Sunday, June 25, 2006

Can you lie your way to happiness?

"It is hard to believe that a man is telling the truth when you know that you would lie if you were in his place."
- H. L. Mencken, American observer and critic of human behaviour (1880–1956)

Pretty neat observation, right? But there's a problem.

What did Mencken (through me) just tell you? Did he make an observation about human nature that may be a bit different than what you had thought before?

Did he provide you with a tool by which you can assess the truth of what others say in dicey situations?

Not to me. Mencken told me that he is a liar and that he has been known to lie on many occasions when the situation warranted it in his judgement.

Mencken was a keen observer of the human condition and, like Mark Twain before him, threw in wit to make the negative seem more palatable.

Enjoy the wit, but understand that neither Twain nor Mencken did a single thing to improve the somewhat twisted conditions about which they commented. That's a bit like conquering your enemy, then eating him, leaving the bones for other "lesser" animals.

I enjoy the wit of Twain and Mencken. But I wouldn't nominate either for a Nobel or a Pulitzer.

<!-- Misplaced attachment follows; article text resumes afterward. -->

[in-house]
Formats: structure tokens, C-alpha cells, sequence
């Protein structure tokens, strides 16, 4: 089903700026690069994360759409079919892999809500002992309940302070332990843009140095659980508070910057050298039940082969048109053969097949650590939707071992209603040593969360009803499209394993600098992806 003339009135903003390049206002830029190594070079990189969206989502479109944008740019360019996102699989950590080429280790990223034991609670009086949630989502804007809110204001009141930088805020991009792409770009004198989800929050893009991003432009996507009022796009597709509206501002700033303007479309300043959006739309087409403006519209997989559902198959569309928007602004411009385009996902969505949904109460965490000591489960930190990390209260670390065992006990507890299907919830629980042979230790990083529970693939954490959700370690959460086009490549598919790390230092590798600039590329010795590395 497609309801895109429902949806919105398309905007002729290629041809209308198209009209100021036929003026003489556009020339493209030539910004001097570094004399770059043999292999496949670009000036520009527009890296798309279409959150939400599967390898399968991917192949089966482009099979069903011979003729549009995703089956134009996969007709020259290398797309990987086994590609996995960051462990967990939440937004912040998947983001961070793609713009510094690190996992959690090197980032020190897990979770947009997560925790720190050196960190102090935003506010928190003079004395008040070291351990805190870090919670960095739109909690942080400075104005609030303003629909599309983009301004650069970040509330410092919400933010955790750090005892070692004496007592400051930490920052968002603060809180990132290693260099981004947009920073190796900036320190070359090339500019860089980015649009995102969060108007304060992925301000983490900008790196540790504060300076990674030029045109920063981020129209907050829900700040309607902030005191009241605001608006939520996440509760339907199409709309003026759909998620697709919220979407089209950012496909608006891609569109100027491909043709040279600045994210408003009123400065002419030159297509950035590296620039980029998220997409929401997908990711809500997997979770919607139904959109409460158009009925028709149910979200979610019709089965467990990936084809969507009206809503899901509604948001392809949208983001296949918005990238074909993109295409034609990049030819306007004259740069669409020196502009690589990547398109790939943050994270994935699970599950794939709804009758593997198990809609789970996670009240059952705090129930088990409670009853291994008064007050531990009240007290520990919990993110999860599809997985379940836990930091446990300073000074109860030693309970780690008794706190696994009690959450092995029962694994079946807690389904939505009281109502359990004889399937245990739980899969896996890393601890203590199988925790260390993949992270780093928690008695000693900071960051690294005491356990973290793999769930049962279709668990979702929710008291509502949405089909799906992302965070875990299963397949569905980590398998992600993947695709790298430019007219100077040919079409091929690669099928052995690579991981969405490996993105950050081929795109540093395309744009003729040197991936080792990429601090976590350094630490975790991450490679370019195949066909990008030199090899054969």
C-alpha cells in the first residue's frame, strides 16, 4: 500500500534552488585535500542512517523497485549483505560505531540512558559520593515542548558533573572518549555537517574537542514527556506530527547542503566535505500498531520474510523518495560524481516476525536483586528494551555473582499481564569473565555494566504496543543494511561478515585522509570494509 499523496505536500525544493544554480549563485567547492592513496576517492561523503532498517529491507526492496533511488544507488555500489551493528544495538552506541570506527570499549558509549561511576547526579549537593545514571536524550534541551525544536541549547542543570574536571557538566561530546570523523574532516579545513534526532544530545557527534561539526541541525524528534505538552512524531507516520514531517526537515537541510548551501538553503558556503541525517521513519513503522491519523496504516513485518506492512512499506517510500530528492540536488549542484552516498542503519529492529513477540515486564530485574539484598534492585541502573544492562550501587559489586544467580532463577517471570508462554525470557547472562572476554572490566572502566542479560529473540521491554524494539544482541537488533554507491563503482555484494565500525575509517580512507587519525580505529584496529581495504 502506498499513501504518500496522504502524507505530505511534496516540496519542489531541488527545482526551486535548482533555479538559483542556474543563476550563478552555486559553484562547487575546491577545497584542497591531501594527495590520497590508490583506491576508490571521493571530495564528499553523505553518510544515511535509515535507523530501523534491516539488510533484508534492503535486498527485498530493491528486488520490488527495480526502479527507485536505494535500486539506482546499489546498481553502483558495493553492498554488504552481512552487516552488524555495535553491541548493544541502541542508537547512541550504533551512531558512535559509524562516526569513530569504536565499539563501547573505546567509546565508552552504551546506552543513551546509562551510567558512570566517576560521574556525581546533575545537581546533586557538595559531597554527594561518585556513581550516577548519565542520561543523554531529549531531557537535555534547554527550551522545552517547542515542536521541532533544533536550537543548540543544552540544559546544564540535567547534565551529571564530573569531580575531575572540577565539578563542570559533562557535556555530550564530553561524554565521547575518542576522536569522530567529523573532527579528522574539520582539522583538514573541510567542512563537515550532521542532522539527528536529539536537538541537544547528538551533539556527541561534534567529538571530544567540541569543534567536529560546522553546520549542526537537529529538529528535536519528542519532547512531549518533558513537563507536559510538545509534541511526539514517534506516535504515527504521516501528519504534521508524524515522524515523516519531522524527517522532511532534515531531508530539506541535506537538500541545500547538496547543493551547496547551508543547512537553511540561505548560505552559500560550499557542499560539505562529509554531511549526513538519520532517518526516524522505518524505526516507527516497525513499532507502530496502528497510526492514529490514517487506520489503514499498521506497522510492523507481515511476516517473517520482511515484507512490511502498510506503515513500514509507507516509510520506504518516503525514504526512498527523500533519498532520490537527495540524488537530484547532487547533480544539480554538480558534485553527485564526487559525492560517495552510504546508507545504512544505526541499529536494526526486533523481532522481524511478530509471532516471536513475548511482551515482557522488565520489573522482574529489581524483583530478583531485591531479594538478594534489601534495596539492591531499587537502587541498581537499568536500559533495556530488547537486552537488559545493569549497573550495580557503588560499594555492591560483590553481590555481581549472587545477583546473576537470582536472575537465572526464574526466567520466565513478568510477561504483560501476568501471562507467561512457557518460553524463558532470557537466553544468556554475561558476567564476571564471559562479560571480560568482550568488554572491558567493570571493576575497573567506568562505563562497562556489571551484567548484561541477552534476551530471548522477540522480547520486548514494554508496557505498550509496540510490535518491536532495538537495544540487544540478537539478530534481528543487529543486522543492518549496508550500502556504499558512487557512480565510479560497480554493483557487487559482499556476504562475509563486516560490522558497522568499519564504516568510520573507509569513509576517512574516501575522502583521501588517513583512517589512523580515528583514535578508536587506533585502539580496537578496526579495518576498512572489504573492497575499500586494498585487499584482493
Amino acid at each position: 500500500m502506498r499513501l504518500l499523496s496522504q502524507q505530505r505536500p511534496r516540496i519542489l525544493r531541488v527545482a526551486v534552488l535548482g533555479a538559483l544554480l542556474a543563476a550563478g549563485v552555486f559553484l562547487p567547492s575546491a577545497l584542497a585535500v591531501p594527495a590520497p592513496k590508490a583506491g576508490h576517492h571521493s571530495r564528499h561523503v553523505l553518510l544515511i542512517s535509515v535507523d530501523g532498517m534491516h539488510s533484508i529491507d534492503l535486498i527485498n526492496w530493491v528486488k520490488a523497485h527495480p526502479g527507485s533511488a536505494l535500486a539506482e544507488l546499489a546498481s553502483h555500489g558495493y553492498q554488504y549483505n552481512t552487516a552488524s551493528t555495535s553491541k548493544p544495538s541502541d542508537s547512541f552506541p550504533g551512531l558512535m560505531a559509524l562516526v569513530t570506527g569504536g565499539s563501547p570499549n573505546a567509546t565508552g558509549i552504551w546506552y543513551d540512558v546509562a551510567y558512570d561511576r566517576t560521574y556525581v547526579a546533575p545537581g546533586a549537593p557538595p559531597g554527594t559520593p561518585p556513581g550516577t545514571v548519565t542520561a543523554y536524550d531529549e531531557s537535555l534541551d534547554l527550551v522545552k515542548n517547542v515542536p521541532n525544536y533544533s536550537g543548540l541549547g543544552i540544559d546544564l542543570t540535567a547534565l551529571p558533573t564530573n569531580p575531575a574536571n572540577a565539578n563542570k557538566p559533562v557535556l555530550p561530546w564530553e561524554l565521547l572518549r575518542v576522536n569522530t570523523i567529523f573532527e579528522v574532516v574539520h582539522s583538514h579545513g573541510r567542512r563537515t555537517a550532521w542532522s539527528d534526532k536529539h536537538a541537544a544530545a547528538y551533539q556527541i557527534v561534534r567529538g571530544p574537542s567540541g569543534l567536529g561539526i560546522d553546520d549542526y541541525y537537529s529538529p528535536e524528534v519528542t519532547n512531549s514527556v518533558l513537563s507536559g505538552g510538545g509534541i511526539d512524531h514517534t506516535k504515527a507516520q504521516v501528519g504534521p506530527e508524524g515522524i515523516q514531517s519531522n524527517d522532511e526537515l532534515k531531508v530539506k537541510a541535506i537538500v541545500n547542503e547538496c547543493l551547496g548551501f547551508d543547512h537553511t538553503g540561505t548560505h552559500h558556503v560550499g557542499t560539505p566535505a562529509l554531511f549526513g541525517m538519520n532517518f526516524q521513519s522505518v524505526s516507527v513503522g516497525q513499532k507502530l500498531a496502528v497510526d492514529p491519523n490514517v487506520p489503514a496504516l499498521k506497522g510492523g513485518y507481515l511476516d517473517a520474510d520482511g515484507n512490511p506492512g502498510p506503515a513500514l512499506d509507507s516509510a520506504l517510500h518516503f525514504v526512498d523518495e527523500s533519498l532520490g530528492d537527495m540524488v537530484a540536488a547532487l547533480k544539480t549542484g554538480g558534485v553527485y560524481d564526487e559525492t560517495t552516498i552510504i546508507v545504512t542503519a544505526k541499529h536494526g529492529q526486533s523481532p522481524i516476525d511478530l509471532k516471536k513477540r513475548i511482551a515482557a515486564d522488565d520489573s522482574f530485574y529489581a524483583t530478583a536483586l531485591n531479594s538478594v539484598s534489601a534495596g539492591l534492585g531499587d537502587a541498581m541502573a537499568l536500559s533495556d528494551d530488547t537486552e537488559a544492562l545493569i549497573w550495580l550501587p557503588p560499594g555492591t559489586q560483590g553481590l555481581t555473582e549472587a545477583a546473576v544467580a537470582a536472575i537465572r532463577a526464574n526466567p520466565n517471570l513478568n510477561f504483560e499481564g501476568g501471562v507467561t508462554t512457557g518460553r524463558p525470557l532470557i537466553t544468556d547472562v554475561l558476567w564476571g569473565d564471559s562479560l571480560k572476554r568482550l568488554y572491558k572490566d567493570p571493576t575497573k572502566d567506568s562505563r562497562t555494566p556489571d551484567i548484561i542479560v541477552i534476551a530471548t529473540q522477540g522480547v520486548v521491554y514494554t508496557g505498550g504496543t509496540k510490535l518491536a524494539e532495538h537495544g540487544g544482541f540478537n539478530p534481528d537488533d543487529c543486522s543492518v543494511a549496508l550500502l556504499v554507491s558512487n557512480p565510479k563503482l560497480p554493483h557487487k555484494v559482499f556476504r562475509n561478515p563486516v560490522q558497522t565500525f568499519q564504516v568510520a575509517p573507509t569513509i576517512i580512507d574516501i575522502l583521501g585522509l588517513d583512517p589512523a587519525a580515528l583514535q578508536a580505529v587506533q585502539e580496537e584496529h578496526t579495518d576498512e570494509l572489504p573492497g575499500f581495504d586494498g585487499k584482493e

Laughing at the misfortunes or inappropriate behaviours of others may have its place. But its place is not among those who want to do things to improve those conditions.

Mencken all but endorsed lying as an acceptable behaviour. In your own experience, do you know even one situation where someone lied to another in which the person who was lied to did not feel worse once he or she found out about the lie?

We can avoid that unnecessary hurt by teaching children how to word the truth in ways that will not hurt so much as the awkward ways do. Lies hurt, eventually if not immediately.

Or we can applaud those who make fun of people and their behaviours and just let the "lying is natural" attitude continue.

No one completely trusts a person who lies, even if they tell the "harmless little white lie" type. No lie is harmless. It's deception. No one should trust anyone who deceives them.

Bill Allin
'Turning It Around: Causes and Cures for Today's Epidemic Social Problems,' striving to make truth the standard for all human relationships.
Learn more at

No comments: